In 2011, more than 45 million people — a staggering 15% of the population — struggled with “food hardship” & received benefits from the federal Supplemental Nutrition Assistance Program, the most ever, according to a FRAC analysis of data.1
“Rising food prices, continuing high unemployment and underemployment, and flat food stamp benefit allotments all contributed to the high food hardship rate in 2011,” said FRAC President Jim Weill.
As a result, nearly one in seven Americans relied on federal aid for food to to feed themselves and their families — the majority of which are single mothers & the homeless.
Am I eligible for food stamps if I’m homeless?
Homeless persons are eligible for SNAP/Food Stamps and have all the same rights under the SNAP/Food Stamp Program as persons who are housed.
If you were unable to pay the mortgage and have found yourself on the streets, don’t you worry – you will still have access to food stamps even if you have no permanent address.
First of all, you’ll be considered homeless by SNAP if you don’t no regular place to sleep in night or sleep in one of the following places at night:
- Half-way houses
- Welfare hotels or congregate shelters
- Someone else’s home for less than 90 days
- Places where people do not normally sleep in (i.e. doorway, hallway, subway, park etc.)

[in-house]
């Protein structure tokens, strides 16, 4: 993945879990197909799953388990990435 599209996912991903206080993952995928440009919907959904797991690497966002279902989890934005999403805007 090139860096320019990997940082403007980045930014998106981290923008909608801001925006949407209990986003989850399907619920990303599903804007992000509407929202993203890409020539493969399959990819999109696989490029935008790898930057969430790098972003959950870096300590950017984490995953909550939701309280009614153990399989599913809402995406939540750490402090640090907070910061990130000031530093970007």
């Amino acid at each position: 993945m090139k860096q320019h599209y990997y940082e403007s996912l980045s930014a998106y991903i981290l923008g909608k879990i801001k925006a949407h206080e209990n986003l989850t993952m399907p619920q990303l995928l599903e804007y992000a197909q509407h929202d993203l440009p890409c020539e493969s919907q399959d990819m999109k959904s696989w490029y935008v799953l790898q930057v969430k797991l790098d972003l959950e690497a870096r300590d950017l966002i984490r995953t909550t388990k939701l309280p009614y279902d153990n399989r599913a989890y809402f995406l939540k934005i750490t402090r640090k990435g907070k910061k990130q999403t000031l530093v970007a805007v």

Now just because you are homeless does not mean you can be denied SNAP/Food Stamps. You can receive food stamps even if you have no mailing address, no kitchen or cooking facility and even if the shelter you live in provides meals.
But how can I use food stamps if I have no place to cook my food?
You can actually use your stamps to pay for meals in soup kitchens or in homeless shelters, although these establishments must first be authorized by the Food and Nutrition Service (FNS) and cannot force you to use your stamps even if you have them.
It will be entirely up to you if you want to use these stamps in the shelter kitchens or other restaurants that are authorized by the FNS to serve reduced-price meals to homeless people.
But how do I prove my identity?
You can do this by providing a) a photo ID, b) a school ID, c) a benefits ID, d) social services IDs like the TANF ID, e) wage stubs, f) a birth certificate or g) a voter registration card.
You can even have a caseworker call up or contact a ‘collateral contact’ or someone who knows you to confirm your identity. You don’t even need to verify where you live although it does help if you have a letter from a shelter employee which says that you are living there.
You can also deduct the cost of paying for shelter (i.e. paying to stay with a friend or paying for a motel) from your gross income – making you eligible for more food stamp benefits.
Some states may allow what is called the “homeless shelter deduction” which allows those who are homeless, but who have spent money on shelter, to deduct a flat $143 from their gross income.
For more information, it’s best that you contact your local department of human services to ask about applying for SNAP/Food Stamp benefits. UD9F9NQFUC7X